Malmö-based rock band Royal Republic have always made a concerted effort to stay clear of the pack, with high-energy shows that have made them a mainstay on the scene in mainland Europe. Their new album has been a journey of learning to embrace, rather than suppress, their unique tendencies along with their self-proclaimed ‘nerdiness’, which has inspired a major breakthrough in the band’s creative output.
Prior to the album’s release, we spoke to guitarist Hannes Irengård about his five guitar highlights from the new long player.
Fireman & Dancer
“This tune has a riff which goes along with the other guitar playing and they just should not work together… but they do, creating this awesome rhythmical pattern. The main riff was played on a 12-string Rickenbacker, actually; it’s the guitar part from the demo. We re-recorded it for the actual recording sessions, but we ended up using the demo take because it sounded grittier.
“For this riff, I think we kind of drew influence from ourselves, because we’ve been trying out that riff in so many ways previously. I think we worked on it for two or three years!”
“This is not so much a guitar riff as it is something that could be played on trumpets and saxophones. It sounds like a horn section and that’s cool; it’s very rhythmic. It’s played in octaves and I believe Adam [Grahn, singer] played the low octave on an Epiphone Casino, and I played the high octave on a ’65 Strat which I borrowed from a friend. It reminds me of that Lenny Kravitz song Always On The Run, where Slash plays a solo.”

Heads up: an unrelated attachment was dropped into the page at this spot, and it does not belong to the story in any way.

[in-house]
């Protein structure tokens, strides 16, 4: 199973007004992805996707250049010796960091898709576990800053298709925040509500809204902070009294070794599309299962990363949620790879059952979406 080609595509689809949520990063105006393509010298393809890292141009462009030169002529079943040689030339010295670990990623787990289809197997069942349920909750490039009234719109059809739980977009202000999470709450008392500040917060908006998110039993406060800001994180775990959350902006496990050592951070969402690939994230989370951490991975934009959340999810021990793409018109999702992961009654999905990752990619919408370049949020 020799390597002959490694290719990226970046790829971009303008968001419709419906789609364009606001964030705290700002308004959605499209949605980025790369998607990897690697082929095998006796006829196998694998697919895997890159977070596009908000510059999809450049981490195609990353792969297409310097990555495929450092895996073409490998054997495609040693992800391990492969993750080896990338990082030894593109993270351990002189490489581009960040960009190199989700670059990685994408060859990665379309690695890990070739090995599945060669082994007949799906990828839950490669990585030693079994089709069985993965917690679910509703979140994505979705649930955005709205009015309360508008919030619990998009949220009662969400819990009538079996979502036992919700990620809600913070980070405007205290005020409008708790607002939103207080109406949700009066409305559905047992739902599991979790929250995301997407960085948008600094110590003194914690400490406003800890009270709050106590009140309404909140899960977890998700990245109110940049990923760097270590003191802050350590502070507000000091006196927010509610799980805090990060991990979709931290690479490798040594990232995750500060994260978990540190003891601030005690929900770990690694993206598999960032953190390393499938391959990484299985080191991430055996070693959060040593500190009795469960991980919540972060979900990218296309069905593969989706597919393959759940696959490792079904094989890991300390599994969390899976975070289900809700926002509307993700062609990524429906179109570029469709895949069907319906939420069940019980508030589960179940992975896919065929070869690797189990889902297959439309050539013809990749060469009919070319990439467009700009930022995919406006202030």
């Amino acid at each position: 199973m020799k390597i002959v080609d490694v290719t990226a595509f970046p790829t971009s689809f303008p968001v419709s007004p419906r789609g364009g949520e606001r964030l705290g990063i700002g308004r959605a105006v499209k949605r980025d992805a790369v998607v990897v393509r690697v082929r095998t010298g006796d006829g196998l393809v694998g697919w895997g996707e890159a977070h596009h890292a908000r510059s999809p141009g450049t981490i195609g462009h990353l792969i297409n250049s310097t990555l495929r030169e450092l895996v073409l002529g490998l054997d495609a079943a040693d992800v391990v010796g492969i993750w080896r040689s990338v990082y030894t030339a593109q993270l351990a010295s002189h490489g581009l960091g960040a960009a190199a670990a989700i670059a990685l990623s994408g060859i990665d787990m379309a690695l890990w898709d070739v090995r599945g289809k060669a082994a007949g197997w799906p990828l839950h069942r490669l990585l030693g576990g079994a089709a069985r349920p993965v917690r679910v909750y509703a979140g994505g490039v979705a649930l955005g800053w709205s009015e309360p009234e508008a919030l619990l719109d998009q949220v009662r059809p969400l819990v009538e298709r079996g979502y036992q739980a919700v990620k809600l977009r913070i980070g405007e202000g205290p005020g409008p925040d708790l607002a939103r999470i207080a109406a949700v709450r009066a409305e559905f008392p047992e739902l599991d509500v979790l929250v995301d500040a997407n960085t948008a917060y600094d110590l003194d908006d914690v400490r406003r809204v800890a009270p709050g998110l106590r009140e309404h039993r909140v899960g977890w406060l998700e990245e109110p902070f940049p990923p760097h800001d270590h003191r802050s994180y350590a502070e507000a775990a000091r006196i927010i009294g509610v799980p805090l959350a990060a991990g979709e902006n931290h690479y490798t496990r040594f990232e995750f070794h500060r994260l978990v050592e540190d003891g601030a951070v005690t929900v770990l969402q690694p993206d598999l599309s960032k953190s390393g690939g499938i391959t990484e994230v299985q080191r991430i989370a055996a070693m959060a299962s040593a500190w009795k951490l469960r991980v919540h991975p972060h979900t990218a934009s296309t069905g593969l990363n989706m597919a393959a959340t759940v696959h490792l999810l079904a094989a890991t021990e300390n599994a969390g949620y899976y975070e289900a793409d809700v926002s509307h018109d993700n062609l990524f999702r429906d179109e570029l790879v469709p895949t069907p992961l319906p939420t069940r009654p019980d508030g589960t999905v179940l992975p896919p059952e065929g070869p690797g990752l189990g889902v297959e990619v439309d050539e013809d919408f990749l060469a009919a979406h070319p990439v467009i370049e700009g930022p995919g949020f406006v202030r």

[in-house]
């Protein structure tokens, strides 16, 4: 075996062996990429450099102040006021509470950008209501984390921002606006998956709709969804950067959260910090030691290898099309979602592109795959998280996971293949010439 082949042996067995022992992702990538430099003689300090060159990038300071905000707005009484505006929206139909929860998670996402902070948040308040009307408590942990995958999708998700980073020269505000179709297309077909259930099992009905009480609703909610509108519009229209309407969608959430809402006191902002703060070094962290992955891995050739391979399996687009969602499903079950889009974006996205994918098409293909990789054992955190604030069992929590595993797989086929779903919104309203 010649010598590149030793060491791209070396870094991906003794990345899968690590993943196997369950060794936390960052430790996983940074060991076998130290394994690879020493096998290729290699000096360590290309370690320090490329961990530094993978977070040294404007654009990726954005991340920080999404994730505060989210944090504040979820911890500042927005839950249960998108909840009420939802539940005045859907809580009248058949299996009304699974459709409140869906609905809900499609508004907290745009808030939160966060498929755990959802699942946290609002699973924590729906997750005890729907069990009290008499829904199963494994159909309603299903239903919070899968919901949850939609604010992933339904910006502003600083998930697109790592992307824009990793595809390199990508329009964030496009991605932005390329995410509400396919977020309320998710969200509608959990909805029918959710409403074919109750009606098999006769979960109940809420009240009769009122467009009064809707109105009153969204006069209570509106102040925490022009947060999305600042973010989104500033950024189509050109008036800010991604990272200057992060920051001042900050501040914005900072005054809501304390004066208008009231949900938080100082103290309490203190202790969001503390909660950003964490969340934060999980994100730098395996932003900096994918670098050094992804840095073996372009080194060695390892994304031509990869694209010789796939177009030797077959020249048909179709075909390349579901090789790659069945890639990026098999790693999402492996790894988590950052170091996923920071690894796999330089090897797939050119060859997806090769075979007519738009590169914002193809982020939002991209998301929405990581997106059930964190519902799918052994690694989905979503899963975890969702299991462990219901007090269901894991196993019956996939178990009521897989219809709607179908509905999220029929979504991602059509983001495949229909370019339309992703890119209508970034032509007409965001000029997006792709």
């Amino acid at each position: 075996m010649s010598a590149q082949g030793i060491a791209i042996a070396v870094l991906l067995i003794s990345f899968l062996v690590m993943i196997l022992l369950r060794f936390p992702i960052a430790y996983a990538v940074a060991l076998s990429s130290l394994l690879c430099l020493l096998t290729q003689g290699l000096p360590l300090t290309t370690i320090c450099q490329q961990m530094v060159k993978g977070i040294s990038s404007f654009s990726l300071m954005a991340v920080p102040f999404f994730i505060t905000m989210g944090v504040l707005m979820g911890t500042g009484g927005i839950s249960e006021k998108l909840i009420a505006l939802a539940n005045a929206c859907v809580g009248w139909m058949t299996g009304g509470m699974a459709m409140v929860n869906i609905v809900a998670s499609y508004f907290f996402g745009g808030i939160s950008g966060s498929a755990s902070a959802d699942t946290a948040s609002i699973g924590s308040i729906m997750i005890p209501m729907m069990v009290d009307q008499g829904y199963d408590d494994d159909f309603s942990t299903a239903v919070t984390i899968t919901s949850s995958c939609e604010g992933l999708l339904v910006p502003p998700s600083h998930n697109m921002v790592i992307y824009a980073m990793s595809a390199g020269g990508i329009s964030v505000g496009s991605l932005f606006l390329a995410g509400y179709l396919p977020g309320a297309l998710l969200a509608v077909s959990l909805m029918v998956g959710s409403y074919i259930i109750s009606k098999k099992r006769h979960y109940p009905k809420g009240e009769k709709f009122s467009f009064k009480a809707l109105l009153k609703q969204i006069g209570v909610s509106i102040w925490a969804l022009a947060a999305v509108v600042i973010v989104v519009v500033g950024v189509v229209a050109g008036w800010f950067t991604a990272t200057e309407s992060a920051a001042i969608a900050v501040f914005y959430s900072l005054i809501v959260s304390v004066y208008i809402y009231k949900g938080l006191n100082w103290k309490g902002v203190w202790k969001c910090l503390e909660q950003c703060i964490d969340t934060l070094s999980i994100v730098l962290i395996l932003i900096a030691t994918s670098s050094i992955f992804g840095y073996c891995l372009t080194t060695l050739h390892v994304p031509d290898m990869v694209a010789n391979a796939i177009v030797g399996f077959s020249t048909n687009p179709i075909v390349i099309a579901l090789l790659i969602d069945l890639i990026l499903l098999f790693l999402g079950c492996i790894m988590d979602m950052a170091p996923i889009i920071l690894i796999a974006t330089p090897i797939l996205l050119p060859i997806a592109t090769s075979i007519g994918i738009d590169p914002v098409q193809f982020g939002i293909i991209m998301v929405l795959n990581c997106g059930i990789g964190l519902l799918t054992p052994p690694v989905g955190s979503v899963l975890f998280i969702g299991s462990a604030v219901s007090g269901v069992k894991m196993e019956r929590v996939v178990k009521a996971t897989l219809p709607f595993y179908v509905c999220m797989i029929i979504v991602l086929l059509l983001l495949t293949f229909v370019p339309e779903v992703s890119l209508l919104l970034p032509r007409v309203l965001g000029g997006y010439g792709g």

Flower Power Madness
“I think it sounds like Steve Lukather trying to come up with a Royal Republic riff – which is probably not going to happen! For a Royal Republic guitar riff, it’s pretty slick, it’s got this single-string pattern that sounds a bit like Lukather meets Ritchie Blackmore. It was played on a 30th Anniversary Gibson SG from ’91, which I also borrowed. I don’t own a lot of guitars myself, because I have friends that own a lot of guitars!”
“Here’s another one of my favourites, because it sounds like a fucking dinosaur playing! It’s the most stupid riff on the album, and stupid equals good in Royal Republic land. It’s just barre chords. Super simple, no fancy stuff at all, but it works and it grooves. It was played by Adam on an Epiphone Casino – it’s his main guitar actually, while mine is a Tele, although I didn’t play my Tele at all on this album. Somehow, my Tele works fantastically live, but not so well in the studio. I don’t know why that is.”
Can’t Fight The Disco
“This riff is barre chords all the way through, no fancy stuff here either, but what I like is how it sits with the bass and drums. The hi-hat goes along with the guitar and the bass is just doing its own thing, playing super straight. I don’t know how to explain it in fancy musical terms, it just sits very well and it grooves like crazy. It was played on a Casino and a Strat, and they both play the exact same thing.
“Then there’s the guitar solo, with this kickass guitar sound… I can’t remember how that was recorded. It was probably through one of the amps that one of the producers built himself, because he’s a really nerdy tech guy that builds a lot of his stuff himself.”
Club Majesty is out now on Nuclear Blast.